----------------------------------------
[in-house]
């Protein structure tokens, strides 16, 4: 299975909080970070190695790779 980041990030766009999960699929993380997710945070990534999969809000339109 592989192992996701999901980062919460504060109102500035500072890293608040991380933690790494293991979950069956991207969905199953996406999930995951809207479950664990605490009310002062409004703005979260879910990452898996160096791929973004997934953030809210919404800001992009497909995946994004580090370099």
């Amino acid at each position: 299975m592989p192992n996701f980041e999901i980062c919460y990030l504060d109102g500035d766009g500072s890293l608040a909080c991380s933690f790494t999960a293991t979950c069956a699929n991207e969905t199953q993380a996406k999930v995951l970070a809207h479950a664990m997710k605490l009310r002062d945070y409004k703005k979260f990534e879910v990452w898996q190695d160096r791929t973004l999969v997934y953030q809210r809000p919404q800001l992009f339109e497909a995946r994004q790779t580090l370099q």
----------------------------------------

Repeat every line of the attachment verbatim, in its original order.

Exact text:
[in-house]
């Protein structure tokens, strides 16, 4: 299975909080970070190695790779 980041990030766009999960699929993380997710945070990534999969809000339109 592989192992996701999901980062919460504060109102500035500072890293608040991380933690790494293991979950069956991207969905199953996406999930995951809207479950664990605490009310002062409004703005979260879910990452898996160096791929973004997934953030809210919404800001992009497909995946994004580090370099």
């Amino acid at each position: 299975m592989p192992n996701f980041e999901i980062c919460y990030l504060d109102g500035d766009g500072s890293l608040a909080c991380s933690f790494t999960a293991t979950c069956a699929n991207e969905t199953q993380a996406k999930v995951l970070a809207h479950a664990m997710k605490l009310r002062d945070y409004k703005k979260f990534e879910v990452w898996q190695d160096r791929t973004l999969v997934y953030q809210r809000p919404q800001l992009f339109e497909a995946r994004q790779t580090l370099q």